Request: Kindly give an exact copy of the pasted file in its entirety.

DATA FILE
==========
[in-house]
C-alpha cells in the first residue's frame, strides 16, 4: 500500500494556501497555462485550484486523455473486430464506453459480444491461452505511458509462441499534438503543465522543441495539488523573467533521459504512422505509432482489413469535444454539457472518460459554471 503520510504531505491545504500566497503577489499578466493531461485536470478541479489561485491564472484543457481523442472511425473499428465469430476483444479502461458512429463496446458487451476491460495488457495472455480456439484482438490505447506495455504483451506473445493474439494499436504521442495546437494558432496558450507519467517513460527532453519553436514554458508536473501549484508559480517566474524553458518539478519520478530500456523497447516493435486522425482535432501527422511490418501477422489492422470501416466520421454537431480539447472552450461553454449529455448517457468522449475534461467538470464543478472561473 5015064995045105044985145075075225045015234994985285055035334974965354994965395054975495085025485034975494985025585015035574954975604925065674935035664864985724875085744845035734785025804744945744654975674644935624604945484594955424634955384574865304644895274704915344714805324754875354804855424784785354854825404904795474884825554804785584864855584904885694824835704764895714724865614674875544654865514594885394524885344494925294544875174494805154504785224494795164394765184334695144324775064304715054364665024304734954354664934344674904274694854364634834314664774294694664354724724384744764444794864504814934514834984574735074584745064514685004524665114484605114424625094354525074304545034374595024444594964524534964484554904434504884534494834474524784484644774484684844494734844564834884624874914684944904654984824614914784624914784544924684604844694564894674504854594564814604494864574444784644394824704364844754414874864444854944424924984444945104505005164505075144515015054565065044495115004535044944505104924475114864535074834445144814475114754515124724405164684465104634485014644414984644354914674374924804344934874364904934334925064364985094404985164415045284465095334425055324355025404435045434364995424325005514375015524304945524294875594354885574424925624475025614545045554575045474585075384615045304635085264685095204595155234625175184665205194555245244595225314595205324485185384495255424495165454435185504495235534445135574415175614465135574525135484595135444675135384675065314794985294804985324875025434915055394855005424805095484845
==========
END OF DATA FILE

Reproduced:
[in-house]
C-alpha cells in the first residue's frame, strides 16, 4: 500500500494556501497555462485550484486523455473486430464506453459480444491461452505511458509462441499534438503543465522543441495539488523573467533521459504512422505509432482489413469535444454539457472518460459554471 503520510504531505491545504500566497503577489499578466493531461485536470478541479489561485491564472484543457481523442472511425473499428465469430476483444479502461458512429463496446458487451476491460495488457495472455480456439484482438490505447506495455504483451506473445493474439494499436504521442495546437494558432496558450507519467517513460527532453519553436514554458508536473501549484508559480517566474524553458518539478519520478530500456523497447516493435486522425482535432501527422511490418501477422489492422470501416466520421454537431480539447472552450461553454449529455448517457468522449475534461467538470464543478472561473 5015064995045105044985145075075225045015234994985285055035334974965354994965395054975495085025485034975494985025585015035574954975604925065674935035664864985724875085744845035734785025804744945744654975674644935624604945484594955424634955384574865304644895274704915344714805324754875354804855424784785354854825404904795474884825554804785584864855584904885694824835704764895714724865614674875544654865514594885394524885344494925294544875174494805154504785224494795164394765184334695144324775064304715054364665024304734954354664934344674904274694854364634834314664774294694664354724724384744764444794864504814934514834984574735074584745064514685004524665114484605114424625094354525074304545034374595024444594964524534964484554904434504884534494834474524784484644774484684844494734844564834884624874914684944904654984824614914784624914784544924684604844694564894674504854594564814604494864574444784644394824704364844754414874864444854944424924984444945104505005164505075144515015054565065044495115004535044944505104924475114864535074834445144814475114754515124724405164684465104634485014644414984644354914674374924804344934874364904934334925064364985094404985164415045284465095334425055324355025404435045434364995424325005514375015524304945524294875594354885574424925624475025614545045554575045474585075384615045304635085264685095204595155234625175184665205194555245244595225314595205324485185384495255424495165454435185504495235534445135574415175614465135574525135484595135444675135384675065314794985294804985324875025434915055394855005424805095484845